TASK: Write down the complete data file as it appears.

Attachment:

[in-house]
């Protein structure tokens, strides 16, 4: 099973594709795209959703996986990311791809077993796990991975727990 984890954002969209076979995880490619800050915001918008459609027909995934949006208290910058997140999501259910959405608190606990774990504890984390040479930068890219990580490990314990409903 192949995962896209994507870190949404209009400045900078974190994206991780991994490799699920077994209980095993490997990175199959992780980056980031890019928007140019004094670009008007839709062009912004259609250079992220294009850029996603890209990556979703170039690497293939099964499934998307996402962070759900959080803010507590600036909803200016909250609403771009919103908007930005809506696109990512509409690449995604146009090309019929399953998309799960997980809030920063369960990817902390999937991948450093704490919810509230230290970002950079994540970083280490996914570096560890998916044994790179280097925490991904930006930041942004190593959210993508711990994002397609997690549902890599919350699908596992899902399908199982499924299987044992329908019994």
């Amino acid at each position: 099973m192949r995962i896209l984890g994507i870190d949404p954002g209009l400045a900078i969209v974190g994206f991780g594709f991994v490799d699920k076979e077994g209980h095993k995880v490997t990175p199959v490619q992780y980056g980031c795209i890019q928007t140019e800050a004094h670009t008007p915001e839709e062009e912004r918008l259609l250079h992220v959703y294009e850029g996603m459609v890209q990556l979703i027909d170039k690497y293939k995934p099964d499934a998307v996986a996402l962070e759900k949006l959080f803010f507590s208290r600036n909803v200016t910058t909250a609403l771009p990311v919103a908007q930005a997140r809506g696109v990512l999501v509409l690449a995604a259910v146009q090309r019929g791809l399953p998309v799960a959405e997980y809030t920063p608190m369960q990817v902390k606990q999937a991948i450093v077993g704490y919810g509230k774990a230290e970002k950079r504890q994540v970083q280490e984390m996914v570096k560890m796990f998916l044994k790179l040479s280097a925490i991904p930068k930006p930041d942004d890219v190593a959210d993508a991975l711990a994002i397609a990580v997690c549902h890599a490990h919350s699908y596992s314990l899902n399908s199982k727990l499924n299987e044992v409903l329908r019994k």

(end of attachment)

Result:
[in-house]
């Protein structure tokens, strides 16, 4: 099973594709795209959703996986990311791809077993796990991975727990 984890954002969209076979995880490619800050915001918008459609027909995934949006208290910058997140999501259910959405608190606990774990504890984390040479930068890219990580490990314990409903 192949995962896209994507870190949404209009400045900078974190994206991780991994490799699920077994209980095993490997990175199959992780980056980031890019928007140019004094670009008007839709062009912004259609250079992220294009850029996603890209990556979703170039690497293939099964499934998307996402962070759900959080803010507590600036909803200016909250609403771009919103908007930005809506696109990512509409690449995604146009090309019929399953998309799960997980809030920063369960990817902390999937991948450093704490919810509230230290970002950079994540970083280490996914570096560890998916044994790179280097925490991904930006930041942004190593959210993508711990994002397609997690549902890599919350699908596992899902399908199982499924299987044992329908019994």
């Amino acid at each position: 099973m192949r995962i896209l984890g994507i870190d949404p954002g209009l400045a900078i969209v974190g994206f991780g594709f991994v490799d699920k076979e077994g209980h095993k995880v490997t990175p199959v490619q992780y980056g980031c795209i890019q928007t140019e800050a004094h670009t008007p915001e839709e062009e912004r918008l259609l250079h992220v959703y294009e850029g996603m459609v890209q990556l979703i027909d170039k690497y293939k995934p099964d499934a998307v996986a996402l962070e759900k949006l959080f803010f507590s208290r600036n909803v200016t910058t909250a609403l771009p990311v919103a908007q930005a997140r809506g696109v990512l999501v509409l690449a995604a259910v146009q090309r019929g791809l399953p998309v799960a959405e997980y809030t920063p608190m369960q990817v902390k606990q999937a991948i450093v077993g704490y919810g509230k774990a230290e970002k950079r504890q994540v970083q280490e984390m996914v570096k560890m796990f998916l044994k790179l040479s280097a925490i991904p930068k930006p930041d942004d890219v190593a959210d993508a991975l711990a994002i397609a990580v997690c549902h890599a490990h919350s699908y596992s314990l899902n399908s199982k727990l499924n299987e044992v409903l329908r019994k």